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Please use this identifier to cite or link to this item: https://dspace.lboro.ac.uk/2134/6291

Title: Radiology image perception and observer performance: how does expertise and clinical information alter interpretation? Stroke detection explored through eye-tracking
Authors: Cooper, Lindsey
Gale, Alastair G.
Darker, Iain T.
Toms, Andoni
Saada, Janak
Keywords: Observer performance
Image perception
Stroke
Eye-tracking
Expertise
Clinical information
CT
MRI
Issue Date: 2009
Publisher: © 2009 Society of Photo-Optical Instrumentation Engineers
Citation: COOPER, L. ... et al., 2009. Radiology image perception and observer performance: how does expertise and clinical information alter interpretation? Stroke detection explored through eye-tracking. IN: Sahiner, B. and Manning, D.J. (eds.). Medical Imaging 2009: Image Perception, Observer Performance, and Technology Assessment. Proceedings of SPIE, Vol. 7263, 72630K, 12 pp.
Abstract: Historically, radiology research has been dominated by chest and breast screening. Few studies have examined complex interpretative tasks such as the reading of multidimensional brain CT or MRI scans. Additionally, no studies at the time of writing have explored the interpretation of stroke images; from novices through to experienced practitioners using eye movement analysis. Finally, there appears a lack of evidence on the clinical effects of radiology reports and their influence on image appraisal and clinical diagnosis. A computer-based, eye-tracking study was designed to assess diagnostic accuracy and interpretation in stroke CT and MR imagery. Eight predetermined clinical cases, five images per case, were presented to participants (novices, trainee, and radiologists; n=8). The presence or absence of abnormalities was rated on a five-point Likert scale and their locations reported. Half cases of the cases were accompanied by clinical information; half were not, to assess the impact of information on observer performance. Results highlight differences in visual search patterns amongst novice, trainee and expert observers; the most marked differences occurred between novice readers and experts. Experts spent more time in challenging areas of interest (AOI) than novices and trainee, and were more confident unless a lesion was large and obvious. The time to first AOI fixation differed by size, shape and clarity of lesion. ‘Time to lesion’ dropped significantly when recognition appeared to occur between slices. The influence of clinical information was minimal.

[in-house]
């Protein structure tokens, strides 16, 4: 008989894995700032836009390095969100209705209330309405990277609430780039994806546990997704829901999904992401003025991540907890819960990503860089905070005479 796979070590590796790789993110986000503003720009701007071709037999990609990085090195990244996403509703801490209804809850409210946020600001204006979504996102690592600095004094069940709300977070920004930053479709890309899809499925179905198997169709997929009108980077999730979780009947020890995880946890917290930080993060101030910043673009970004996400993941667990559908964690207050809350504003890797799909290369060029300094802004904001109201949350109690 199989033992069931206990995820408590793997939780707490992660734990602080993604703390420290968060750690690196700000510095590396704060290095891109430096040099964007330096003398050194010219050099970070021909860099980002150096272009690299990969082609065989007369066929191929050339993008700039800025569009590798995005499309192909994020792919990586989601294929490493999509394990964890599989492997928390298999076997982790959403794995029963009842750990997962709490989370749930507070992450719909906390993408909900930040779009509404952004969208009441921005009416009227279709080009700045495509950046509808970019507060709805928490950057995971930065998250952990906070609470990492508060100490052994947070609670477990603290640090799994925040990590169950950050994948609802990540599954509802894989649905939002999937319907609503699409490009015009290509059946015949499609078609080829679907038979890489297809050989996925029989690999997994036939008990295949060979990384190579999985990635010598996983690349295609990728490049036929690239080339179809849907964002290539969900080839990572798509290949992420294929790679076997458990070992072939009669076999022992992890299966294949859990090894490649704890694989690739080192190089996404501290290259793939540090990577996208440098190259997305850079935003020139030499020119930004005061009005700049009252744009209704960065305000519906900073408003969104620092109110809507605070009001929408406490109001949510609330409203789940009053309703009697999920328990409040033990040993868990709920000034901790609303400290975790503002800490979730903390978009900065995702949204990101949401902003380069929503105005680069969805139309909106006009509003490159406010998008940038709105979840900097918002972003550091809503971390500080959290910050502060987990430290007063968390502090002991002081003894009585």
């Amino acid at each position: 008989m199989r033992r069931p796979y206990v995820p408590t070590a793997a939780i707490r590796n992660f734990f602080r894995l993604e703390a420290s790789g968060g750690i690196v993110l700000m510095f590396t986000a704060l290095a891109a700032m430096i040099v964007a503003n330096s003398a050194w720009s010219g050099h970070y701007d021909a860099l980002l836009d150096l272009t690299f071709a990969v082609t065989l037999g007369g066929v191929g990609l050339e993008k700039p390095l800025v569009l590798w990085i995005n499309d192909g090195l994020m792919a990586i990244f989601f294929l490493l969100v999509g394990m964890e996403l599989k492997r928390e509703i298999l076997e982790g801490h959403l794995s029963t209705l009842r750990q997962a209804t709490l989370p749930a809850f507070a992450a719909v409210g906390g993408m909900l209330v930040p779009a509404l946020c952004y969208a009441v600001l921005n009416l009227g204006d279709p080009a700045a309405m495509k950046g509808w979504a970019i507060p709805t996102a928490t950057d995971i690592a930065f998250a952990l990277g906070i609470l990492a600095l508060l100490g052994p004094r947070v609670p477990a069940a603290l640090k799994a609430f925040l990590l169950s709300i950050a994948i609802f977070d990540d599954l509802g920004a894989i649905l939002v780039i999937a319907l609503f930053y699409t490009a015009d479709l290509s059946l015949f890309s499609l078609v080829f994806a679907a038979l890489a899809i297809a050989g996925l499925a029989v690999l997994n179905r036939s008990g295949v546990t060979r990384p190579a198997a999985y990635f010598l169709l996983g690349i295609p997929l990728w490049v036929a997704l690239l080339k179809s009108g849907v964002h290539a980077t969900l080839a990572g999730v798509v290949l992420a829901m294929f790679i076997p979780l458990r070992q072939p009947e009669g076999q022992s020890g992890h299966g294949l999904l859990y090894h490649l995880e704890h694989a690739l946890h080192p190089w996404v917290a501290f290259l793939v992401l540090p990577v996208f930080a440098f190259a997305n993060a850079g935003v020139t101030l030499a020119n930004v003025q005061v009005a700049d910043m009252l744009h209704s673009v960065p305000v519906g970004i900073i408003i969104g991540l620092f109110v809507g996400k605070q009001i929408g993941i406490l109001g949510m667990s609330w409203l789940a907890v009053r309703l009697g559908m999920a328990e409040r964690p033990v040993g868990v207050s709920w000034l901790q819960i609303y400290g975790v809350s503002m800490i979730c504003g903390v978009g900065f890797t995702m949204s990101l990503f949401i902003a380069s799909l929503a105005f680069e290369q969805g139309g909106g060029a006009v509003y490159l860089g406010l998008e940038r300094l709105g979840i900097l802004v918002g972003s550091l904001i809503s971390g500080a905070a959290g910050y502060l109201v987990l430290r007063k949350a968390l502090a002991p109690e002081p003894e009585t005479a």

Description: Copyright 2009 Society of Photo-Optical Instrumentation Engineers. One print or electronic copy may be made for personal use only. Systematic electronic or print reproduction and distribution, duplication of any material in this paper for a fee or for commercial purposes, or modification of the content of the paper are prohibited. This paper can also be found at: http://dx.doi.org/10.1117/12.811098
Version: Published
DOI: 10.1117/12.811098
URI: https://dspace.lboro.ac.uk/2134/6291
Appears in Collections:Conference Papers (Computer Science)

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